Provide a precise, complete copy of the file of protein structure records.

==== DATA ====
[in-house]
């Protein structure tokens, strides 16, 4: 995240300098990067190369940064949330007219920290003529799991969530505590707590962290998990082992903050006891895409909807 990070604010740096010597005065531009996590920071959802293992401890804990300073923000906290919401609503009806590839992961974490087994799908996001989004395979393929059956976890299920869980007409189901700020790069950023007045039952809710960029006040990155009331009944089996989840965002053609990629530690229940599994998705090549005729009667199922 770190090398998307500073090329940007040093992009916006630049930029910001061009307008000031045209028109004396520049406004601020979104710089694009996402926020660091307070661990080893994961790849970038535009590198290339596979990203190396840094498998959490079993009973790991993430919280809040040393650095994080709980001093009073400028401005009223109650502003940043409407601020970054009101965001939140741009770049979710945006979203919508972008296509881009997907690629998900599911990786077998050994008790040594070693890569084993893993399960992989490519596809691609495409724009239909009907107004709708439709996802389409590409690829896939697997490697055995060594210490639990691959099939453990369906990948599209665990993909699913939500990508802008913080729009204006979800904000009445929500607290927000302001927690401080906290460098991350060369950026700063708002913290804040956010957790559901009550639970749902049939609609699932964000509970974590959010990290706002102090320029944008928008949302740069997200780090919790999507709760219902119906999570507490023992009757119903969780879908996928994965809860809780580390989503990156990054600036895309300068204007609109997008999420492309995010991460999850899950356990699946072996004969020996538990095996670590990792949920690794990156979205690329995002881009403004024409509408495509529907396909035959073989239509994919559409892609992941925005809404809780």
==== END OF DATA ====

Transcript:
[in-house]
């Protein structure tokens, strides 16, 4: 995240300098990067190369940064949330007219920290003529799991969530505590707590962290998990082992903050006891895409909807 990070604010740096010597005065531009996590920071959802293992401890804990300073923000906290919401609503009806590839992961974490087994799908996001989004395979393929059956976890299920869980007409189901700020790069950023007045039952809710960029006040990155009331009944089996989840965002053609990629530690229940599994998705090549005729009667199922 770190090398998307500073090329940007040093992009916006630049930029910001061009307008000031045209028109004396520049406004601020979104710089694009996402926020660091307070661990080893994961790849970038535009590198290339596979990203190396840094498998959490079993009973790991993430919280809040040393650095994080709980001093009073400028401005009223109650502003940043409407601020970054009101965001939140741009770049979710945006979203919508972008296509881009997907690629998900599911990786077998050994008790040594070693890569084993893993399960992989490519596809691609495409724009239909009907107004709708439709996802389409590409690829896939697997490697055995060594210490639990691959099939453990369906990948599209665990993909699913939500990508802008913080729009204006979800904000009445929500607290927000302001927690401080906290460098991350060369950026700063708002913290804040956010957790559901009550639970749902049939609609699932964000509970974590959010990290706002102090320029944008928008949302740069997200780090919790999507709760219902119906999570507490023992009757119903969780879908996928994965809860809780580390989503990156990054600036895309300068204007609109997008999420492309995010991460999850899950356990699946072996004969020996538990095996670590990792949920690794990156979205690329995002881009403004024409509408495509529907396909035959073989239509994919559409892609992941925005809404809780």